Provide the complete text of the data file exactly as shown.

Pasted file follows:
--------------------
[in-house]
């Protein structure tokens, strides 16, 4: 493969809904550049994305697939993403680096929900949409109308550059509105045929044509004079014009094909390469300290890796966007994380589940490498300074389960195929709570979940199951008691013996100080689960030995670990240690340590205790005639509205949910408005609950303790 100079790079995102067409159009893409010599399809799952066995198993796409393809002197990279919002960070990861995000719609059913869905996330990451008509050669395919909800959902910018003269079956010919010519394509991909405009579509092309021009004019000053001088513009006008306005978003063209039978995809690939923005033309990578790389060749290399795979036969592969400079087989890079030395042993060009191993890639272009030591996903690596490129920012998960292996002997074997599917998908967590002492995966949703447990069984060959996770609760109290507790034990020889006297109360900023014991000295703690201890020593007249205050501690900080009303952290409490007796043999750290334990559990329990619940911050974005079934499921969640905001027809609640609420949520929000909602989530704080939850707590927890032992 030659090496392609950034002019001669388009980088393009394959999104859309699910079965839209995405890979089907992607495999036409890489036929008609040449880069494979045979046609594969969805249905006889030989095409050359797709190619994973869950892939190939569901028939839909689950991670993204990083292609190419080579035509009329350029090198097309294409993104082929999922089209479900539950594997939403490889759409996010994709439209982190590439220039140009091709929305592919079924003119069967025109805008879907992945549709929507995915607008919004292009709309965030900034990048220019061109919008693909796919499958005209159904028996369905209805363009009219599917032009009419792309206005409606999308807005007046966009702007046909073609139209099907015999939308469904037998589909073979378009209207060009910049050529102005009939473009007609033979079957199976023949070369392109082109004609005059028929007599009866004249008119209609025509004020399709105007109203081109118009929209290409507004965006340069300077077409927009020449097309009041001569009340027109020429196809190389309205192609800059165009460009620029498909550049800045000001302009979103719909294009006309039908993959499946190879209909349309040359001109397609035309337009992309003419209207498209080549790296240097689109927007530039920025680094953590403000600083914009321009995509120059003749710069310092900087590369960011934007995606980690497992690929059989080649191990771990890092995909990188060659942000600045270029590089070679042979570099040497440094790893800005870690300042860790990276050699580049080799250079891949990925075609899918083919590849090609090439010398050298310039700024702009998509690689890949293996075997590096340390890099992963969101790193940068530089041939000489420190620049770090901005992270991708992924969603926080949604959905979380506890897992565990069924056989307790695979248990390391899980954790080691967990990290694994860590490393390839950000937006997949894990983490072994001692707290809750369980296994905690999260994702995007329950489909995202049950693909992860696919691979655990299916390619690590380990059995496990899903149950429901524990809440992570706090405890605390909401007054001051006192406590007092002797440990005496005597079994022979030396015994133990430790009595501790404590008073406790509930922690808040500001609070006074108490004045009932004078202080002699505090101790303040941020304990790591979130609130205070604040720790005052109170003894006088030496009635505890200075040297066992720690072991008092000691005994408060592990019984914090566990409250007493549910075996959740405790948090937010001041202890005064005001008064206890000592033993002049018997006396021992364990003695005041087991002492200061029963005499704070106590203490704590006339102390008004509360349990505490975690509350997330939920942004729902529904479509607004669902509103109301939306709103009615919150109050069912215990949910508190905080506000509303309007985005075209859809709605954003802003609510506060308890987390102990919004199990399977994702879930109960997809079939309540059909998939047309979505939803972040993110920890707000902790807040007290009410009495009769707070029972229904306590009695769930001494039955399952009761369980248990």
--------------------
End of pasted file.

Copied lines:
[in-house]
């Protein structure tokens, strides 16, 4: 493969809904550049994305697939993403680096929900949409109308550059509105045929044509004079014009094909390469300290890796966007994380589940490498300074389960195929709570979940199951008691013996100080689960030995670990240690340590205790005639509205949910408005609950303790 100079790079995102067409159009893409010599399809799952066995198993796409393809002197990279919002960070990861995000719609059913869905996330990451008509050669395919909800959902910018003269079956010919010519394509991909405009579509092309021009004019000053001088513009006008306005978003063209039978995809690939923005033309990578790389060749290399795979036969592969400079087989890079030395042993060009191993890639272009030591996903690596490129920012998960292996002997074997599917998908967590002492995966949703447990069984060959996770609760109290507790034990020889006297109360900023014991000295703690201890020593007249205050501690900080009303952290409490007796043999750290334990559990329990619940911050974005079934499921969640905001027809609640609420949520929000909602989530704080939850707590927890032992 030659090496392609950034002019001669388009980088393009394959999104859309699910079965839209995405890979089907992607495999036409890489036929008609040449880069494979045979046609594969969805249905006889030989095409050359797709190619994973869950892939190939569901028939839909689950991670993204990083292609190419080579035509009329350029090198097309294409993104082929999922089209479900539950594997939403490889759409996010994709439209982190590439220039140009091709929305592919079924003119069967025109805008879907992945549709929507995915607008919004292009709309965030900034990048220019061109919008693909796919499958005209159904028996369905209805363009009219599917032009009419792309206005409606999308807005007046966009702007046909073609139209099907015999939308469904037998589909073979378009209207060009910049050529102005009939473009007609033979079957199976023949070369392109082109004609005059028929007599009866004249008119209609025509004020399709105007109203081109118009929209290409507004965006340069300077077409927009020449097309009041001569009340027109020429196809190389309205192609800059165009460009620029498909550049800045000001302009979103719909294009006309039908993959499946190879209909349309040359001109397609035309337009992309003419209207498209080549790296240097689109927007530039920025680094953590403000600083914009321009995509120059003749710069310092900087590369960011934007995606980690497992690929059989080649191990771990890092995909990188060659942000600045270029590089070679042979570099040497440094790893800005870690300042860790990276050699580049080799250079891949990925075609899918083919590849090609090439010398050298310039700024702009998509690689890949293996075997590096340390890099992963969101790193940068530089041939000489420190620049770090901005992270991708992924969603926080949604959905979380506890897992565990069924056989307790695979248990390391899980954790080691967990990290694994860590490393390839950000937006997949894990983490072994001692707290809750369980296994905690999260994702995007329950489909995202049950693909992860696919691979655990299916390619690590380990059995496990899903149950429901524990809440992570706090405890605390909401007054001051006192406590007092002797440990005496005597079994022979030396015994133990430790009595501790404590008073406790509930922690808040500001609070006074108490004045009932004078202080002699505090101790303040941020304990790591979130609130205070604040720790005052109170003894006088030496009635505890200075040297066992720690072991008092000691005994408060592990019984914090566990409250007493549910075996959740405790948090937010001041202890005064005001008064206890000592033993002049018997006396021992364990003695005041087991002492200061029963005499704070106590203490704590006339102390008004509360349990505490975690509350997330939920942004729902529904479509607004669902509103109301939306709103009615919150109050069912215990949910508190905080506000509303309007985005075209859809709605954003802003609510506060308890987390102990919004199990399977994702879930109960997809079939309540059909998939047309979505939803972040993110920890707000902790807040007290009410009495009769707070029972229904306590009695769930001494039955399952009761369980248990």